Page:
Mt. Vernon Register-News

June 24, 2014

Hines Sight: No one wants The Decision Part Deux

By Paul Hines
Associated Press


LeBron James opted out today.

That might be a bit of jargon for the casual sports fan. Basically, it means James is a free agent. Teams will court him inventively and intensely over the next few months.

Due to the professional basketball salary cap restrictions, fans won't witness an outsized Alex Rodriguez or Albert Pujols contract. Although once the process is done, he will remain a very affluent man. That's for sure.

The process is simple. James will either stay in Miami or select another team. The road to that end game will generate the most speculation of the summer.

Media outlets are already breathlessly reporting Twitter updates from James' wife as if it's a sign – a modern day reading of the tea leaves.

Readers might have already guess where I'm heading with this narrative.

The Decision Part Deux.

No one is asking for it, and no one wants it.

The first round of The Decision played out in 2010 when James jumped off the Cavaliers' ship, he singled-handedly kept from sinking year after year. At that time, it was the only professional team he had played for. There was also the emotional connection with the fan base. James is a native of the Buckeye state. He played his prep basketball in Akron before going straight to the professional ranks in Cleveland.

Numerous national media outlets are already putting a name to James' contemplation on whether to stay in Miami or go to a new team. Some include The Decision II, 2.0 and even Deja Vu. I've gone with Part Deux. It's a nod to Hot Shots Part Deux. It's a movie I've never actually seen, but some things you don't have to watch to know they are truly terrible.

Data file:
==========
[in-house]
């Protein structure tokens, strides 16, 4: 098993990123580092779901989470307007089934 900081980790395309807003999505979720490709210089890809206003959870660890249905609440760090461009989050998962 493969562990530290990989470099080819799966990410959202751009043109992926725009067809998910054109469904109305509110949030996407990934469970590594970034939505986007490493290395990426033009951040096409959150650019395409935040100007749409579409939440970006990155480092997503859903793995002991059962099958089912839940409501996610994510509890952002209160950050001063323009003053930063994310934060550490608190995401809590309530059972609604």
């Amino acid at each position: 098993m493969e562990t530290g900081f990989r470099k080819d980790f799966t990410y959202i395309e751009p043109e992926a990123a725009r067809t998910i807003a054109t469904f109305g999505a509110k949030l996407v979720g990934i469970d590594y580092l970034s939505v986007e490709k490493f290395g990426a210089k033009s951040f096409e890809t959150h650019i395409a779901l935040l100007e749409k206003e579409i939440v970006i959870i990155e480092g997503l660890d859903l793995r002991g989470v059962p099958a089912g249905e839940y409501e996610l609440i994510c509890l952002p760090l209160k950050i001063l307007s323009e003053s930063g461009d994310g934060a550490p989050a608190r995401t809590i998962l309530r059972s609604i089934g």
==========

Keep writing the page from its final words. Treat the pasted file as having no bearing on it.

I just hope sports fans don't have to watch an ESPN prime-time telecast of James seated with Jim Gray, talking about how he's keeping his talents in South Beach or taking them elsewhere.

Any sports fan who engages with the big events on a daily basis can name the exact spot where they were on that summer night in 2010. The visuals that played out were just that strange and absurd.

I was sitting in an Indiana newsroom, watching with my co-workers. Even within the moment, we were thinking and talking about how odd it all was.

The backlash was swift, sure and severe.

James' jerseys were burned in Cleveland. He was a national villain. When the Heat made an NBA Finals appearance the following season The Big Three were viewed as mercenaries who didn't deserve a title because they hadn't first struggled and failed for years before reaching the championship mountaintop like previous title holders.

Surely, we're going to see an older and wiser James. At the very least, a more savvy one will emerge. I can't imagine we'll see another made-for-TV spectacle like 2010. James will either return to Miami or leave, and the decision this time will be with as little fanfare as possible.

If we do witness The Decision Part Deux, it will be a sequel to an original that everyone already hated.


Paul Hines is the sports editor at the Register-News.